The ability to hold breath over a long period is believed and attributed to the process of regulating water loss. Cockroaches don’t breathe with their mouths like humans. They instead use spiracles (small tubes in their body).

They also use these spiracles to transport water vapor out of their body. Consequently, cockroaches keep the tubes shut if they need to conserve water.

6. Cockroaches can live without food for a month

Brown-banded Cockroach on box

Brown-banded cockroaches get their name from the two light bands they have across their dark brownish bodies

©Freedom my wing/Shutterstock.com

Dying of starvation is rarely a case for these cold-blooded insects because they can live up to a month without food. Cockroaches have bacteria living in them, and these bacteria help them to survive. Cockroaches inherit these bacteria in their bodies genetically.

These bacteria play a significant role in the survival of cockroaches as they feed off their hosts and, in return, provide vitamins and amino acids for their hosts’ survival. That is why cockroaches can feed on almost anything and still get the necessary nutrients to survive.

7. Cockroaches can taste food without eating it

The Florida Woods cockroach is large, slow and land-based, unable to fly.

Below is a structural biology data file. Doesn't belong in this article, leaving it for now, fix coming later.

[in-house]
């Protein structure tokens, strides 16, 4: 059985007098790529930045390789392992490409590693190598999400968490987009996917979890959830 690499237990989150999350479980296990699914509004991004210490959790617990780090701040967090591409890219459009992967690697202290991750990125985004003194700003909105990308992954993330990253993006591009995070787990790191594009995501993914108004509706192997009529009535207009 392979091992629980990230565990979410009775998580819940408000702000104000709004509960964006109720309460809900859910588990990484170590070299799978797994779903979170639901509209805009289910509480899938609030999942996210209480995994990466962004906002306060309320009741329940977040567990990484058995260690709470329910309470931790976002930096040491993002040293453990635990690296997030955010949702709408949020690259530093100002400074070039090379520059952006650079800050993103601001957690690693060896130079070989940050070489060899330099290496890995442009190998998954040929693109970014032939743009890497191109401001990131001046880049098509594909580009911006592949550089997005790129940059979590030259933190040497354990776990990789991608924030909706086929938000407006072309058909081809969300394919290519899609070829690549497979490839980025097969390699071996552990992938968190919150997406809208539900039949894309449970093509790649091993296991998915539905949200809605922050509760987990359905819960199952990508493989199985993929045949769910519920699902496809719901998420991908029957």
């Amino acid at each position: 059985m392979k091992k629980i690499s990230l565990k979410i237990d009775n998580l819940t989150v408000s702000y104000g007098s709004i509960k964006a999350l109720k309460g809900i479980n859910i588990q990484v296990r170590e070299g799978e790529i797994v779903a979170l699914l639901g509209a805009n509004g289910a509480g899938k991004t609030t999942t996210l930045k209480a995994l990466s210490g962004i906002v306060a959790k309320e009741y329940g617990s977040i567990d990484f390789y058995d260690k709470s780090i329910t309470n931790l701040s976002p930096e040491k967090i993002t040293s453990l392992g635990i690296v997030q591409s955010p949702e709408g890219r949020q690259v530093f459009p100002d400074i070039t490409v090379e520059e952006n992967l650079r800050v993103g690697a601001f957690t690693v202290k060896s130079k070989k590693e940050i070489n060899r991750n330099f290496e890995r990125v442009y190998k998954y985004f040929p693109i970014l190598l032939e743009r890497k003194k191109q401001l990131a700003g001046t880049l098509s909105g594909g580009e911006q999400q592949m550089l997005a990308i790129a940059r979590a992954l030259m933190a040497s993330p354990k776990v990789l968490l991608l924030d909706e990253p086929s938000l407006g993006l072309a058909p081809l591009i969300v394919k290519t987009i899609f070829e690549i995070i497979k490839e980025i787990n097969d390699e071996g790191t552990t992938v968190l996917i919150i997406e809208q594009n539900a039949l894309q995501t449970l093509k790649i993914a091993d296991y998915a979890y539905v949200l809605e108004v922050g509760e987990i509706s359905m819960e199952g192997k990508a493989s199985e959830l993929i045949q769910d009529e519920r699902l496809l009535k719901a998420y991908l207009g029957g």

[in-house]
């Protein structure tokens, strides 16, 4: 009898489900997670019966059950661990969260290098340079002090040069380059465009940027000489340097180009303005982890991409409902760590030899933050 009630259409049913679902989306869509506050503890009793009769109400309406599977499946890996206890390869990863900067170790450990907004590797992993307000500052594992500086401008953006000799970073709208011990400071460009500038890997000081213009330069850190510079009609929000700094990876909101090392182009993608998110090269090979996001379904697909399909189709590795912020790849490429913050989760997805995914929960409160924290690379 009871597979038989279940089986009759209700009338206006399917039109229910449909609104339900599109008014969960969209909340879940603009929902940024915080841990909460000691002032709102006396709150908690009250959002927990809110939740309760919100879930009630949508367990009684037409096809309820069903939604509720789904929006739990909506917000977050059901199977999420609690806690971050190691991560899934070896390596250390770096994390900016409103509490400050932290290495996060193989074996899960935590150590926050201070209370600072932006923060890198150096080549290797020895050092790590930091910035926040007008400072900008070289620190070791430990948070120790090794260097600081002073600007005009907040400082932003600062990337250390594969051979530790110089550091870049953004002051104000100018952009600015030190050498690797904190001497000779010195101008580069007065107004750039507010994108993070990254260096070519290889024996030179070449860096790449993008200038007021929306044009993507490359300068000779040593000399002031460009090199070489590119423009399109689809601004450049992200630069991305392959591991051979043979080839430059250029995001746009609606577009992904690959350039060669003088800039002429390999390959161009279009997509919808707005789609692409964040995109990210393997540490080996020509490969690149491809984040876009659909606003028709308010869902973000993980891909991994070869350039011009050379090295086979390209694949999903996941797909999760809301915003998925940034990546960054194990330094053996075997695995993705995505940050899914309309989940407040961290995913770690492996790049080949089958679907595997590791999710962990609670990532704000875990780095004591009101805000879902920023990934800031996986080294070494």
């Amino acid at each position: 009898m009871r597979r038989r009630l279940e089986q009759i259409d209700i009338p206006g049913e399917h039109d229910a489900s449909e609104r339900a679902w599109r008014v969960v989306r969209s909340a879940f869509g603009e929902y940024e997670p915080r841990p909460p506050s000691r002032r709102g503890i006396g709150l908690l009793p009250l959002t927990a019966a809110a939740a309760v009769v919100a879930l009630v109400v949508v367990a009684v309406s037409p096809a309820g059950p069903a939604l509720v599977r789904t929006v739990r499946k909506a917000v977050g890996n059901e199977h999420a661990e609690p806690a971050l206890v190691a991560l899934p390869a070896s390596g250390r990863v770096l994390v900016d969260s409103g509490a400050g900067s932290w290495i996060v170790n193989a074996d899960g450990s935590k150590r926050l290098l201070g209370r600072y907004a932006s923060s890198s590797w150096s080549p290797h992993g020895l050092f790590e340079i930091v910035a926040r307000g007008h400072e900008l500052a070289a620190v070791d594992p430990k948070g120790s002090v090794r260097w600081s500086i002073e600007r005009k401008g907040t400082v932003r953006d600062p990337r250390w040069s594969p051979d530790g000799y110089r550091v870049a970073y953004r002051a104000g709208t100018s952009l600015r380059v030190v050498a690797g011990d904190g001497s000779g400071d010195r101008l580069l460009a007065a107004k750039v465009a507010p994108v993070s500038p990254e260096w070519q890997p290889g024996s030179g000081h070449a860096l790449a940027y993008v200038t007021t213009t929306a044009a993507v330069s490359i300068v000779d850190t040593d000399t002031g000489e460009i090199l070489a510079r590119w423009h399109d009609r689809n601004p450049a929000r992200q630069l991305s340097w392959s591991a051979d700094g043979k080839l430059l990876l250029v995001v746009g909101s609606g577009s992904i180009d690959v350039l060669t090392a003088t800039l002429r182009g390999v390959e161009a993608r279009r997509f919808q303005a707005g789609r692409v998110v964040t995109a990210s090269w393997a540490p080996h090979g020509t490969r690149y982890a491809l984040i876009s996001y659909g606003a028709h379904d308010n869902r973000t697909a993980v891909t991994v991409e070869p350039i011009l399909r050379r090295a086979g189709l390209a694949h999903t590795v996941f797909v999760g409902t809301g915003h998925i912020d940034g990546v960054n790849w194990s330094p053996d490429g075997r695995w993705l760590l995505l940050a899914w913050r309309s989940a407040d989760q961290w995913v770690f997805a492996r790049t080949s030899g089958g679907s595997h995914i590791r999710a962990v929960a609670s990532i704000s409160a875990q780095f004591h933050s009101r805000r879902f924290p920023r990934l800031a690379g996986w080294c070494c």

Cockroaches have little-tasting hairs found all over their wings, feet, legs, and around their mouthparts.

©Nainong/Shutterstock.com

Unlike humans and other wild animals, these little cold-blooded insects lack tongues with taste buds. Notwithstanding, they have a mechanism with which they taste. Cockroaches have little-tasting hairs found all over their wings, feet, legs, and around their mouthparts, which function the same as taste buds on the human tongue. With these, they detect the taste of bitter, sweet, sour, and chemical substances in food.

8. Cockroaches are capable of triggering asthma

©Naamtoey/Shutterstock.com

According to studies, cockroaches are linked to asthma and other allergy symptoms, which is unsurprisingly traceable to their filthy dwellings and a keen interest in the consumption of decaying organic matter.